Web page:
Provincial government expands controversial wolf kill program

Photo: Wendy Chambers

Photo: Wendy Chambers

In a move counter to science-based evidence and ethics, the BC Liberal government has again scapegoated wolves for the decline in caribou throughout the province. In a recent announcement, the Ministry of Forests, Lands and Natural Resource Operations stated they will be expanding their highly controversial wolf kill program to the Revelstoke area.  

Wildlife Defence League (WDL) opposes the tax payer-funded wolf kill program, as it fails to address the root cause of caribou decline, which is habitat destruction. The kill program is also being used as a measure to avoid a federal caribou recovery plan that would impact industrial development in critical caribou habitat. In fact, Freedom of Information requests reveal that the provincial government was prompted by the forestry industry to implement the wolf kill program, in an effort to protect timber interests.

The BC Liberal government claims to have protected 2.2 million hectares of caribou habitat around the province. The reality though, is not so simple. Much of the 2.2 million hectares constitutes existing protections and is not the quality or elevation of habitat that caribou desperately need to recover. Instead, it’s often patches of forest between clearcuts, steep slopes or high elevation habitat. 

Meanwhile, mining, oil and gas development, recreational activity and logging of old-growth forests that are critical for caribou survival continues. Reports from the Revelstoke area confirm that caribou protections have not slowed down the harvesting of old-growth forest on public land in the region. A recent audit of logging in mountain caribou habitat by the Forest Practices Board (FPB), British Columbia's independent forestry investigation agency, found that none of the cut-blocks it reviewed had ever been logged before. According to estimates from two timber companies and the FPB, the province will be cutting virgin timber for the next 30 to 40 years before a significant number of stands are ready for a second cut. 

So, when the provincial government falls back on their “2.2 million hectares” statistic, they are talking about quantity, not quality.

Additionally, a recently released joint study between the provincial and federal government examined the impact of forestry, oil and gas and mining on caribou populations in the Tumbler Ridge area of BC, where the province has killed 227 wolves since the launch of their wolf kill program there in 2015. The study found that disturbance of caribou habitat in the region has far outpaced the 35% maximum disturbance target set by the federal government as the recovery strategy threshold. In the Pine River and Quintette area, for example, 62% of low elevation habitat is already disturbed.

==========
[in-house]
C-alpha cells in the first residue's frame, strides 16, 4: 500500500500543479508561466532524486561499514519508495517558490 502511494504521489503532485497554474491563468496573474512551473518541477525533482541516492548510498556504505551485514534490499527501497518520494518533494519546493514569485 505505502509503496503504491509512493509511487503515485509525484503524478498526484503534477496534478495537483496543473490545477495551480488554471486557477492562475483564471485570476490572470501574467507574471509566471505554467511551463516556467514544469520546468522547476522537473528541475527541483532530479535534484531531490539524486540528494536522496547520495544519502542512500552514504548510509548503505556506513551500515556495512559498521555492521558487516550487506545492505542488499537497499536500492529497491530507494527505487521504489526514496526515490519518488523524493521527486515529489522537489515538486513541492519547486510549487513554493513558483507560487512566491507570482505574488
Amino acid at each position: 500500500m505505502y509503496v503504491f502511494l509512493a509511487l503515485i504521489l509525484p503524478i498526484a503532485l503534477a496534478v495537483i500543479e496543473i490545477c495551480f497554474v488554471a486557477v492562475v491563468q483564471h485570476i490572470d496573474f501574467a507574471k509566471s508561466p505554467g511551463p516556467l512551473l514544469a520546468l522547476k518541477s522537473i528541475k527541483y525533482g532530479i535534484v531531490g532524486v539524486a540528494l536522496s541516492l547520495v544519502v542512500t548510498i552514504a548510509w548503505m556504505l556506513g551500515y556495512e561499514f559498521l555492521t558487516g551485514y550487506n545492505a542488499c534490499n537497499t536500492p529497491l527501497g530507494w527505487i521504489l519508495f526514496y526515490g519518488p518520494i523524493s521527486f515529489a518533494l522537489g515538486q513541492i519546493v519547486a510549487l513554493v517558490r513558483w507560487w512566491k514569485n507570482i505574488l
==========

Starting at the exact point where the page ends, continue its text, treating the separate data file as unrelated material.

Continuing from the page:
Moreover, the use of aerial gunning and strangling snares through the wolf kill program is incredibly inhumane and leads to prolonged suffering and death. Last winter, our Never Cry Wolf initiative also exposed the government’s use of a “Judas wolf tactic”, whereby an individual wolf is collared and tracked back to his/her pack, only to see pack members gunned down from a helicopter. The collared wolf is left alive in order to lead government snipers to more wolves, should he/she find a new pack. 

Ethically and ecologically, killing one species to save another is misguided. WDL is calling on the BC Liberal government to take genuine habitat protection and restoration measures to conserve caribou and to end their reliance on ineffective and inhumane predator management strategies. 

BC Liberals scapegoat and slaughter 163 wolves

The BC Liberal government has released the number of wolves slaughtered in the 2016 wolf cull. 163 wolves were gunned down by helicopters in the South Peace and South Selkirk regions - almost twice as many as were killed in last year’s cull. 

Wildlife Defence League condemns the BC Liberals and Bighorn Helicopters for their unethical, inhumane and unscientific war on wolves and their use of BC taxpayer dollars to fund this slaughter. 

The BC Liberals blame wolves for a decline in caribou in both the South Peace and South Selkirk regions and have justified the wolf cull as a measure to save the endangered herds, but in reality it is habitat destruction through human activities, including mining, logging, and oil and gas exploration that is the root cause. In fact, the wolf cull was initially put forward by the forestry industry as a way to shift blame for the decline in caribou and avoid restrictions on logging activity. 

Meanwhile, the BC Liberals have done little, if anything, to address the root causes for caribou decline. Instead, the herds continue to shrink - in the South Selkirk region they have diminished from 46 animals in 2009, to 18 in 2014, and by March of this year they’ve fallen further to 12. The reality in the South Peace region is just as grim, as the endangered herds there continue to dwindle as well.